The way we name things can tell people a lot about the way we see the world. Say you heard three different people describing the sight of a public demonstration: the first person describes those involved as 'troublemakers', the second refers to 'protestors', while the third identifies them as 'revolutionaries'. While each onlooker has used a single word to describe the people they see, you might already feel that you can infer something about their different points of view: the first person seems to have a negative view of those involved, the second a more neutral view, and the third a positive view.
Naming is of particular significance in the language of powerful or influential people and institutions. If a newspaper you read calls those involved in a demonstration 'troublemakers', you might be influenced to take a negative view of those involved in the demonstration. Here are a few examples of naming, gathered from the Language in Conflict Twitter feed. Notice how each example could have an ideological effect on the speaker or writer's audience, potentially shaping how hearers and readers view conflicts:
• 'Falklands islanders' — the Argentine foreign minister, Hector Timerman, recently used naming to help argue Argentina's case in the territorial dispute over the contested islands. Timerman claimed that "The Falklands islanders do not exist", thereby naming something yet denying its very existence. Through this creative and eye-catching use of naming, Timerman is able to neatly make the point that the islanders are simply British citizens, and so claims that Argentina should consider the islanders' right to self-determination erroneous.
• 'Combat zone' — a recent report at the Huffington Post explained how naming has been used to justify the use of armed drones over Yemen. With no armed conflict between Yemeni and American troops on the ground, Yemen could not fit the traditional designation of a 'battlefield'. By naming Yemen as a 'combat zone', however, America has been able to legally justify killings resulting from drone attacks.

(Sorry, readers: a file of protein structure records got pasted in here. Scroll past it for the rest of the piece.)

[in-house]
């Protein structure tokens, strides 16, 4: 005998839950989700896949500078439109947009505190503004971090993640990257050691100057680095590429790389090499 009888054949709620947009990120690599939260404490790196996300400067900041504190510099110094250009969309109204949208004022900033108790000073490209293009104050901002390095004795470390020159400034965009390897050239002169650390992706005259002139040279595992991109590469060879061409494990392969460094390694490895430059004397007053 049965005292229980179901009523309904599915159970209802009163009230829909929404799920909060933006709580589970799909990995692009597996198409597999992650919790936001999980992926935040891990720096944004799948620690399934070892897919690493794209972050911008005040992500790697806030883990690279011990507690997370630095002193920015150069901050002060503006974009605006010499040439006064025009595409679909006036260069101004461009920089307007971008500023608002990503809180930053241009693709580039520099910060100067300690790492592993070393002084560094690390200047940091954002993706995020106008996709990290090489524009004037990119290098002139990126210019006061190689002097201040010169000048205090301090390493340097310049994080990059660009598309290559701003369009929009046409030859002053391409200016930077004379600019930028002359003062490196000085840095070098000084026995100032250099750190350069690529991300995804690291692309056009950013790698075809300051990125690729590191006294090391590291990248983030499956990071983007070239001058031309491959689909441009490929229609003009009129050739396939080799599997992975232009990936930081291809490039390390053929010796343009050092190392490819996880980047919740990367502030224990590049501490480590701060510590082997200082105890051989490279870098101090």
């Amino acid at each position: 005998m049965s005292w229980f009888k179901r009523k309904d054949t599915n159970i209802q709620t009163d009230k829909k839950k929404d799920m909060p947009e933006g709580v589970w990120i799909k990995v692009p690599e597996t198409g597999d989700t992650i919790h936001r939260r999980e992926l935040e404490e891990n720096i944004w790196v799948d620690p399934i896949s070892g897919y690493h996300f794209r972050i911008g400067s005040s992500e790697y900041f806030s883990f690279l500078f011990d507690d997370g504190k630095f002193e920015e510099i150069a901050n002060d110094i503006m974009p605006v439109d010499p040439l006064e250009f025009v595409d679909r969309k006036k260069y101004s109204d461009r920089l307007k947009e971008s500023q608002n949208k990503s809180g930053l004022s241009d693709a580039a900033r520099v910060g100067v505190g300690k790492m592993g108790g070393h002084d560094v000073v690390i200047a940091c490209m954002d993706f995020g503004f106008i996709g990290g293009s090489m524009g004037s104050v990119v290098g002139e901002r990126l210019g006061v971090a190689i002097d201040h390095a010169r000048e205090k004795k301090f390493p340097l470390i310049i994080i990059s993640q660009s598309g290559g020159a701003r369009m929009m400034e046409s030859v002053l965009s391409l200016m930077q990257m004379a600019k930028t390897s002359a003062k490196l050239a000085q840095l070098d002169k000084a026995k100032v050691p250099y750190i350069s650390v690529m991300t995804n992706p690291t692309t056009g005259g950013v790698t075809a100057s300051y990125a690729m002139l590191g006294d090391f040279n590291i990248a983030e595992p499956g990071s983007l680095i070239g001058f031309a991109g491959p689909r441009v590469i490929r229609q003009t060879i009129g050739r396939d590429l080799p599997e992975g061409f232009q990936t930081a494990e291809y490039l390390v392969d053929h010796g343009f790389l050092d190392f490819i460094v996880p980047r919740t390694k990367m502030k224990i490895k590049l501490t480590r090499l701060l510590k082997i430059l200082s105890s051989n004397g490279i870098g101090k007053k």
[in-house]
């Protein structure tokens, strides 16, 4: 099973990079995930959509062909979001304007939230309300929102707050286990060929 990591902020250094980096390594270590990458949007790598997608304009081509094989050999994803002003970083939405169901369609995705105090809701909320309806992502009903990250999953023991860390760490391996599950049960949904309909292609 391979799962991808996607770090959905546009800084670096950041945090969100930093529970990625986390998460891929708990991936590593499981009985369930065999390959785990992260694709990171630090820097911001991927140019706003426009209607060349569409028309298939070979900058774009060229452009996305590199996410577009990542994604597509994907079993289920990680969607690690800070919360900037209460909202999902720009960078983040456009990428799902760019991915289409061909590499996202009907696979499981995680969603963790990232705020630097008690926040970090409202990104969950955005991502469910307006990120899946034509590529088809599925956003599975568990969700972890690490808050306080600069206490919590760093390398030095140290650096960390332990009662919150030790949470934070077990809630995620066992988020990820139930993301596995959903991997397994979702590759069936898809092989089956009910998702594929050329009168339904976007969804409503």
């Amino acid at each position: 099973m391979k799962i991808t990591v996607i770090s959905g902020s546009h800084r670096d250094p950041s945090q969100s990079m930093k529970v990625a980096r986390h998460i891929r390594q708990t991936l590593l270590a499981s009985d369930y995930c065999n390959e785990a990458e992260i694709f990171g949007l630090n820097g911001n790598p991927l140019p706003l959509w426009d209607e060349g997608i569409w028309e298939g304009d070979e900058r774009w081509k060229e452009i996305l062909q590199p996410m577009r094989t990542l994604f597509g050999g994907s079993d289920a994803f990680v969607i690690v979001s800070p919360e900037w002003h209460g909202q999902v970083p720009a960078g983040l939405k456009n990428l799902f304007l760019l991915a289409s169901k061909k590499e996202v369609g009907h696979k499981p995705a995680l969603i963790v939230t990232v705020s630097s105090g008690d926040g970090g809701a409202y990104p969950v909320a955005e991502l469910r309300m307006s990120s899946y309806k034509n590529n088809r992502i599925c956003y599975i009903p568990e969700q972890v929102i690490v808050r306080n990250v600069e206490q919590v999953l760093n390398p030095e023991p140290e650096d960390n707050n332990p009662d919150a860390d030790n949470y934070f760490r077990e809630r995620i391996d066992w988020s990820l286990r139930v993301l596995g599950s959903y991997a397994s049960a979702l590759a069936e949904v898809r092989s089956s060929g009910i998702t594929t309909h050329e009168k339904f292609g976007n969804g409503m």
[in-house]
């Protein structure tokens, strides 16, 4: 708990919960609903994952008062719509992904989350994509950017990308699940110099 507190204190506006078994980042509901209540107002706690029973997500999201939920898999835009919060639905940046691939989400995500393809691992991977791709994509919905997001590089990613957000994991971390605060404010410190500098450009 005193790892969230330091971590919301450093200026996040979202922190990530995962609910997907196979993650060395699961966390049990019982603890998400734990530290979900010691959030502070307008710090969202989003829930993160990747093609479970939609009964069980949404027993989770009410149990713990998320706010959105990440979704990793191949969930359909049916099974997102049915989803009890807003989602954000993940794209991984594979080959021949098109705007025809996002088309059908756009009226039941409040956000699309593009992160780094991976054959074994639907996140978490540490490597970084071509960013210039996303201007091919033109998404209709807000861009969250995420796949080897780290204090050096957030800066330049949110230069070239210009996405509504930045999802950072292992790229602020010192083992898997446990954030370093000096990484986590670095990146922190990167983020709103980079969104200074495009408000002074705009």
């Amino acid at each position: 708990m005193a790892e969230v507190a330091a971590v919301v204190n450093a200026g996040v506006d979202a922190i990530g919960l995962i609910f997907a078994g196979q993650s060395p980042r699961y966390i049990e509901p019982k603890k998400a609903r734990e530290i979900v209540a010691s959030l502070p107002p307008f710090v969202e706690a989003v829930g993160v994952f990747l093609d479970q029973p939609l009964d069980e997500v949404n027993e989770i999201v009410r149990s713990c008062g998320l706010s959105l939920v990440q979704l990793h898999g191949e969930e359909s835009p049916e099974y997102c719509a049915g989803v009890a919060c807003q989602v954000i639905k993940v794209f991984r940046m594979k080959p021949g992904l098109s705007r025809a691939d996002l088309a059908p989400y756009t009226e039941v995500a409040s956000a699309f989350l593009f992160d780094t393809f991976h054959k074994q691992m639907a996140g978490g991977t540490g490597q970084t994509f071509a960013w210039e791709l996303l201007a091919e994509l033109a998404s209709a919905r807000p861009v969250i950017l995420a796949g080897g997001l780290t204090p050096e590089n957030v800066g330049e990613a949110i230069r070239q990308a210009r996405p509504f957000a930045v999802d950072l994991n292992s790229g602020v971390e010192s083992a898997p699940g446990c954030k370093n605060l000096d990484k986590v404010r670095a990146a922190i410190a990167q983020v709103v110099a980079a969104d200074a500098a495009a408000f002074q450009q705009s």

• 'Threat' and 'risk' — Tony Blair's use of these terms in the Iraq Inquiry reflected a significant aspect of the way he discussed Iraq prior to the war. Both before and after the war, Blair frequently referred to Iraq and Saddam Hussein as a 'threat' rather than a 'risk'. This is notable, as 'threat' sounds more serious and imminent than 'risk'. As such, this allowed Blair — on both occasions — to emphasise the extent to which he felt it was crucial that there was a military intervention in Iraq. Note that this choice of noun may have played a part in creating a military conflict in the first place, as well as affecting the views of many who heard Blair's warnings about Iraq. For more on Blair's use of 'threat' and 'risk', see Lesley Jeffries's article Threat and Risk — Their Part in the Iraq War.
These are just a few examples of how naming is used in the context of conflict. Have you come across other examples in the media that stood out to you? What do you think the speaker or writer was trying to achieve through their use of naming? How do you think their choices might have shaped people's views? Share your ideas and thoughts in the comment section below.
To learn more about naming, visit Naming and describing in the Linguistic Toolbox.